Posted by Dan Bindman, Associate Editor, Legal Futures
‘The cab-rank rule is dead, long live the cab-rank principle’, or words to that effect, may be heard before too long.
More than two years after the prescriptive-rule-versus-laudable-principle debate was sparked, the Bar Standards Board (BSB) appears ready to consider converting the rule and its many exceptions into an outcomes-focused foundation of barristers’ practice.
The long-awaited BSB consultation on standard contractual terms and the rule – the issue that was at the heart of the debacle over the Bar Council compromising the independence of the BSB in late 2013 – contained hints that the BSB might be happy to see the back of the prescriptive cab-rank rule, not least because it could mean an end to such laboured consultations in future.
It said that the rule itself will be examined by the BSB in due course when its new Handbook is reviewed, “at which point it will consider the impact of the cab-rank rule, whether it continues to be effective and whether it could be drafted in a more outcomes focused way without the need for the current long list of exceptions”.
At the same time, the board will consider whether it should be extended to cover public access cases, which at present it does not.
But adopting an outcomes focus is simply another way of imposing standards of conduct, which in place of prescriptive rules shifts determining the method for compliance onto the regulated party. The BSB is not suggesting the cab-rank rule be abandoned, or its obligations watered down – just that the rule as it has evolved down the years is too convoluted.
A BSB spokeswoman explained: “It may be possible to draft the rule in a more principles-based, outcomes-focused way… (as has been done with a number of other provisions in the Handbook). It would continue to be enforceable and underpinned by the BSB’s disciplinary regime.”
Because the underlying principle of a cab rank for barristers is not being challenged, the forthcoming review is unlikely to generate the kind of furore that followed the proposition by professors John Flood of the University of Westminster and Morton Hvvid of the University of East Anglia, in January 2013, that the rule had little substance.
For all its cumbersome exemptions and apparently limited use in practice – just one person responding to a Law Society survey said they had actually invoked it – the rule is evidently treasured by barristers. It is a public demonstration of how blind is their devotion to justice and their essential fairness in being willing to defend anyone, however heinous their crimes.
The 2013 academic research, The cab-rank rule: its meaning and purpose in the new legal services market, was sponsored by the Legal Services Board, which worried that the rule could be undermining its objective of ensuring access to justice by inhibiting specialisation, as well as interfering with the promotion of market competition.
The professors said: “The logic of our report argues that the rule serves no purpose… We are not convinced that it even is a proper rule. It seems at best a statement of principle masquerading as a rule in order to make it appear to have more teeth than it does.”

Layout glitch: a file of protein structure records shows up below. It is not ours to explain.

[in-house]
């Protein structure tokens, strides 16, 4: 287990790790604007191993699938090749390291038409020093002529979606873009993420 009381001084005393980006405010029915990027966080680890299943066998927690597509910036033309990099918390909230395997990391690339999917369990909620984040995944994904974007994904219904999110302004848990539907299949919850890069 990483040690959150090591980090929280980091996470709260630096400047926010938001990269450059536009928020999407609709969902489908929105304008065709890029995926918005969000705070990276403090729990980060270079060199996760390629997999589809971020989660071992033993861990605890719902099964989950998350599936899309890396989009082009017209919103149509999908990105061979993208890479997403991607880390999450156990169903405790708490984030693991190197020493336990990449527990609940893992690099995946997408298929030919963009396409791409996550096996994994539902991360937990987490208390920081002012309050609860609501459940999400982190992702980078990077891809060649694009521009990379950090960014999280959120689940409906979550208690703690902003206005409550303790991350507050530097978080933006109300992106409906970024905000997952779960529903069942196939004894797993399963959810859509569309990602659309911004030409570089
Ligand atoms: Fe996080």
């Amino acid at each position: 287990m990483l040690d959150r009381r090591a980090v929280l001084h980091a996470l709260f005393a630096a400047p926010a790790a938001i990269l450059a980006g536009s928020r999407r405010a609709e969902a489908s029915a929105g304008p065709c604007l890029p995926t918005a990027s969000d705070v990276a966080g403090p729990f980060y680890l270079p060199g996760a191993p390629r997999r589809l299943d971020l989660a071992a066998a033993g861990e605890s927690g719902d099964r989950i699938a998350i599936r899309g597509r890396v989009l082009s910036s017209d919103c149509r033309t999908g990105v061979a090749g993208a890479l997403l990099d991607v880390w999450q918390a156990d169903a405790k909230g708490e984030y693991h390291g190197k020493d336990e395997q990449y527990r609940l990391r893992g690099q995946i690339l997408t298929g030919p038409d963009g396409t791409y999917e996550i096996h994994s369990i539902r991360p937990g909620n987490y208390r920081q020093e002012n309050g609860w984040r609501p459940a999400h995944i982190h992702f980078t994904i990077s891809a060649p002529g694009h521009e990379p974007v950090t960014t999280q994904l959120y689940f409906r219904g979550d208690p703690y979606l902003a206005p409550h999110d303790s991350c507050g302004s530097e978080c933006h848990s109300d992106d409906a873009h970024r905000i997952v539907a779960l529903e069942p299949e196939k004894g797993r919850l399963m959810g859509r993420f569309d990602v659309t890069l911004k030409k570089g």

They suggested that, instead, the cab-rank rule could be a “laudable principle” espoused by barristers, or perhaps a general anti-discrimination rule applying to all providers of legal services, including “the nature of the case/crime or the defence required” that could protect odious clients from struggling to obtain representation.
The Bar Council’s reaction was decisive. It enlisted Sir Sydney Kentridge QC of Brick Court Chambers to write its response, while the BSB published a report volunteered by three barristers from Fountain Court Chambers, led by Michael McLaren QC.
Among other things, Sir Sydney cited numerous judicial authorities pointing to the significance of the rule and decried the notion that it should be down-graded “to a vaguely desirable principle which may be ignored without sanction”.
Prof Flood later hit back, expressing disappointment that responses to the report had not dealt with issues such as the “indefensible” fact that the cab-rank rule did not apply to public access clients. He also raised the problem of bargaining over the standard terms of business, where variation from the standard terms can result in the removal of the rule.
It was in addressing these business terms under which the rule is applied that the current consultation has been produced. You only have to look at the time-consuming effort that went into the consultation to see why the BSB might be keen to alter the rule as it is presently constituted.
It concluded, wearily: “This review of just two of the exceptions to the cab-rank rule has underlined how detailed and specific they are.”
Looking ahead to the future of the rule, the BSB agrees that the cab-rank objectives should be maintained on access to justice grounds.
But at the same time, the consultation said, “the rule might perhaps… be drafted in a way that better reflects the reality… of the practical operation of the cab-rank rule today (i.e. as a core principle to be upheld rather than a rule with detailed, prescriptive exemptions).”
Whether the cab-rank rule is susceptible to the sort of outcomes-focus treatment the rest of the Handbook has received remains to be seen. A possible irony will be how close the BSB’s solution is to the anti-discrimination rule suggested by the two professors in 2013.